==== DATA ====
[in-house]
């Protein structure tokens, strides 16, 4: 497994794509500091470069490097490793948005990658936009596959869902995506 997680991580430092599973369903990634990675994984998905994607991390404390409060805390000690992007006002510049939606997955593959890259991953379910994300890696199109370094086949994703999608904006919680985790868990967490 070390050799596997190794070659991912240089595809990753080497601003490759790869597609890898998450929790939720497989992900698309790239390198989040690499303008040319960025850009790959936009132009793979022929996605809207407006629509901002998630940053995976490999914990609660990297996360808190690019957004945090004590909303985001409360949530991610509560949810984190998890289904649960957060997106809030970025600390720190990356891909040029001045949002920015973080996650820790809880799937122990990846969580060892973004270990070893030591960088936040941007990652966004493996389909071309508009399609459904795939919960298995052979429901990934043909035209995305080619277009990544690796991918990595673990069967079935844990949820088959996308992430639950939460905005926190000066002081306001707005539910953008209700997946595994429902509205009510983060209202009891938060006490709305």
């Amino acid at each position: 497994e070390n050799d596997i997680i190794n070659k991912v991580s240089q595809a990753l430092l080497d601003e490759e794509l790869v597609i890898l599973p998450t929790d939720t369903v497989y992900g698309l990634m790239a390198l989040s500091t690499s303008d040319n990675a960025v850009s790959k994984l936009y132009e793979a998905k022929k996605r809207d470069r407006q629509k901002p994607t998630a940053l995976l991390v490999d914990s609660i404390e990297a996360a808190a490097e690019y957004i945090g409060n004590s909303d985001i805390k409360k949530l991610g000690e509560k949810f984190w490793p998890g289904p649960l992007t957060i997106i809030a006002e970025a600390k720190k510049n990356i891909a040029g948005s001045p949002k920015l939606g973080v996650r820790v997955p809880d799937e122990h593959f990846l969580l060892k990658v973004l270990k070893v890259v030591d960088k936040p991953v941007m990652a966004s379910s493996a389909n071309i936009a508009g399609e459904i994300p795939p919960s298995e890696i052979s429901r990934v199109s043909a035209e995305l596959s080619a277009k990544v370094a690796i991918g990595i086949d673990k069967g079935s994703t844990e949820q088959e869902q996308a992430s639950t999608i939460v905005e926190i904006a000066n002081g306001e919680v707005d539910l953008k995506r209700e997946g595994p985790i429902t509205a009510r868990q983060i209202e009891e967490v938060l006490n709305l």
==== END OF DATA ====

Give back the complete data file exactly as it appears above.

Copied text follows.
[in-house]
């Protein structure tokens, strides 16, 4: 497994794509500091470069490097490793948005990658936009596959869902995506 997680991580430092599973369903990634990675994984998905994607991390404390409060805390000690992007006002510049939606997955593959890259991953379910994300890696199109370094086949994703999608904006919680985790868990967490 070390050799596997190794070659991912240089595809990753080497601003490759790869597609890898998450929790939720497989992900698309790239390198989040690499303008040319960025850009790959936009132009793979022929996605809207407006629509901002998630940053995976490999914990609660990297996360808190690019957004945090004590909303985001409360949530991610509560949810984190998890289904649960957060997106809030970025600390720190990356891909040029001045949002920015973080996650820790809880799937122990990846969580060892973004270990070893030591960088936040941007990652966004493996389909071309508009399609459904795939919960298995052979429901990934043909035209995305080619277009990544690796991918990595673990069967079935844990949820088959996308992430639950939460905005926190000066002081306001707005539910953008209700997946595994429902509205009510983060209202009891938060006490709305």
């Amino acid at each position: 497994e070390n050799d596997i997680i190794n070659k991912v991580s240089q595809a990753l430092l080497d601003e490759e794509l790869v597609i890898l599973p998450t929790d939720t369903v497989y992900g698309l990634m790239a390198l989040s500091t690499s303008d040319n990675a960025v850009s790959k994984l936009y132009e793979a998905k022929k996605r809207d470069r407006q629509k901002p994607t998630a940053l995976l991390v490999d914990s609660i404390e990297a996360a808190a490097e690019y957004i945090g409060n004590s909303d985001i805390k409360k949530l991610g000690e509560k949810f984190w490793p998890g289904p649960l992007t957060i997106i809030a006002e970025a600390k720190k510049n990356i891909a040029g948005s001045p949002k920015l939606g973080v996650r820790v997955p809880d799937e122990h593959f990846l969580l060892k990658v973004l270990k070893v890259v030591d960088k936040p991953v941007m990652a966004s379910s493996a389909n071309i936009a508009g399609e459904i994300p795939p919960s298995e890696i052979s429901r990934v199109s043909a035209e995305l596959s080619a277009k990544v370094a690796i991918g990595i086949d673990k069967g079935s994703t844990e949820q088959e869902q996308a992430s639950t999608i939460v905005e926190i904006a000066n002081g306001e919680v707005d539910l953008k995506r209700e997946g595994p985790i429902t509205a009510r868990q983060i209202e009891e967490v938060l006490n709305l």